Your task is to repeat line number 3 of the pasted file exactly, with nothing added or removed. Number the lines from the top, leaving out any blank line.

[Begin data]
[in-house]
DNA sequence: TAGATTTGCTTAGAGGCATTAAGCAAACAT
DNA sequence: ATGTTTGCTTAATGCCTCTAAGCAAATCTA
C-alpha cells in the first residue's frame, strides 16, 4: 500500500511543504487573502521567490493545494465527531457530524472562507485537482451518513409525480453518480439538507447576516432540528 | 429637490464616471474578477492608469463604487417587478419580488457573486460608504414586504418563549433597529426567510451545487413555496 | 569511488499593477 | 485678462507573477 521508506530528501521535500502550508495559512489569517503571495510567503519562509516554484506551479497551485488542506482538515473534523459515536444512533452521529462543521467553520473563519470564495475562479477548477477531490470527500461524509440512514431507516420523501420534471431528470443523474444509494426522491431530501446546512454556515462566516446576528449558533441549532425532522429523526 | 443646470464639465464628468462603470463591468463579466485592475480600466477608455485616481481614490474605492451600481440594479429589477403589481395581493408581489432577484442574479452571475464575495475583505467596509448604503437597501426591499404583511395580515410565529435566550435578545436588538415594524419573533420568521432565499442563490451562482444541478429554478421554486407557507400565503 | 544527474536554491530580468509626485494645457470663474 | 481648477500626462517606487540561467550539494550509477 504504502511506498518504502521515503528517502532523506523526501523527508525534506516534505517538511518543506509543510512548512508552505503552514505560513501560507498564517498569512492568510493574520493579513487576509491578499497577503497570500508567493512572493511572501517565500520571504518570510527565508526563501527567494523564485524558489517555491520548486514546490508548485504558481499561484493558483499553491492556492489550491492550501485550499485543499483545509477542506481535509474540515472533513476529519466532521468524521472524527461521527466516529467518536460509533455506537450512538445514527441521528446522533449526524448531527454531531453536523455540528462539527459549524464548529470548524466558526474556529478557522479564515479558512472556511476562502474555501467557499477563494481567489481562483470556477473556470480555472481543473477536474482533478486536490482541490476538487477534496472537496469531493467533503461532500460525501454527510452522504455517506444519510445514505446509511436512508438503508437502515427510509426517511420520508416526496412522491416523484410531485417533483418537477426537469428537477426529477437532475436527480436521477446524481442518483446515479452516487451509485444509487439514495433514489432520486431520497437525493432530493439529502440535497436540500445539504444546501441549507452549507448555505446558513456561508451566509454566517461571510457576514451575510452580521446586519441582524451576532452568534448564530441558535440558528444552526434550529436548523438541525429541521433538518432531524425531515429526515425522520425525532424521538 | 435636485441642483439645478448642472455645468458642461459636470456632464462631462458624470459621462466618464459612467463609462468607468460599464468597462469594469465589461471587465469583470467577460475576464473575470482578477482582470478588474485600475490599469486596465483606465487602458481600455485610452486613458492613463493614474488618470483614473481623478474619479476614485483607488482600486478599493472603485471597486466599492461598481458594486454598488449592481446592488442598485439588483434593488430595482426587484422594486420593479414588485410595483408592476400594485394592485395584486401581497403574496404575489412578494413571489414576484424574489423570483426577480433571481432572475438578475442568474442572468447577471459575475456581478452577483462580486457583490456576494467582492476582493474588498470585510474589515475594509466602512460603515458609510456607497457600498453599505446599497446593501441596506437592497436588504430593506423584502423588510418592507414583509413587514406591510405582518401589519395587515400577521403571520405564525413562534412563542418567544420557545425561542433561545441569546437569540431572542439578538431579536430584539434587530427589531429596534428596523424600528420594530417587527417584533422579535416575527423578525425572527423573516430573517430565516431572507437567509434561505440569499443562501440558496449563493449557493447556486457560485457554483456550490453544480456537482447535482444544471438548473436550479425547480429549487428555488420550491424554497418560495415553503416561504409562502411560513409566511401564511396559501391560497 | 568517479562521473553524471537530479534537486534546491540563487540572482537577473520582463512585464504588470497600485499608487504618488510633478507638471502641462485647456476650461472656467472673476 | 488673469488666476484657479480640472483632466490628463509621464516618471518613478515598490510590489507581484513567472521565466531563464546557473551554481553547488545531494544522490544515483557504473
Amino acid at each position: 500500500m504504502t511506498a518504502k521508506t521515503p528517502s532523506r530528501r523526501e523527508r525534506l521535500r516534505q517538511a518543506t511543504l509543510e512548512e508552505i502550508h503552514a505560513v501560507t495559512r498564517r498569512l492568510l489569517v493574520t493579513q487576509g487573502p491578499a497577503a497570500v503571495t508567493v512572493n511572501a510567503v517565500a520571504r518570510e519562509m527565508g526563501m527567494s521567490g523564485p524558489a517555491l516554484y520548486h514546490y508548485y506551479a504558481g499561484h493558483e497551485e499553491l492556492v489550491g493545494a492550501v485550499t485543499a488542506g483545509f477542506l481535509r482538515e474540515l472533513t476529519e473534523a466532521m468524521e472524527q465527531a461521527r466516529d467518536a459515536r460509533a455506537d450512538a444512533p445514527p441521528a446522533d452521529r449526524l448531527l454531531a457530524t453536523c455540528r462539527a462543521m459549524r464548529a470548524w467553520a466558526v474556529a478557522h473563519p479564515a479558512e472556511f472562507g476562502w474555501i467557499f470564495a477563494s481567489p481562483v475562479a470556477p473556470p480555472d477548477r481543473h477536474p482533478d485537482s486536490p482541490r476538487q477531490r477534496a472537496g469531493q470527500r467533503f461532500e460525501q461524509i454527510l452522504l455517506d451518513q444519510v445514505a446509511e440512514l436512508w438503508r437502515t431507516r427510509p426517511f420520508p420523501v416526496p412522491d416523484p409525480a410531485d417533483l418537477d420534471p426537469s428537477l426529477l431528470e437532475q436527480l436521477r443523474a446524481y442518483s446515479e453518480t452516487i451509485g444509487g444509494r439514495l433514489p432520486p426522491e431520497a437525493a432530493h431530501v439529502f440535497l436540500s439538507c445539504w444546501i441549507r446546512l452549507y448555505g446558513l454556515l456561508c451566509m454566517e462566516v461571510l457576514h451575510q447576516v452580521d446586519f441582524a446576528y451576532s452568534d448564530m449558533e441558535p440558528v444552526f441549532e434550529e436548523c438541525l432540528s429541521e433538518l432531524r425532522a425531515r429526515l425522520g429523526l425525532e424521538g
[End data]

DNA sequence: ATGTTTGCTTAATGCCTCTAAGCAAATCTA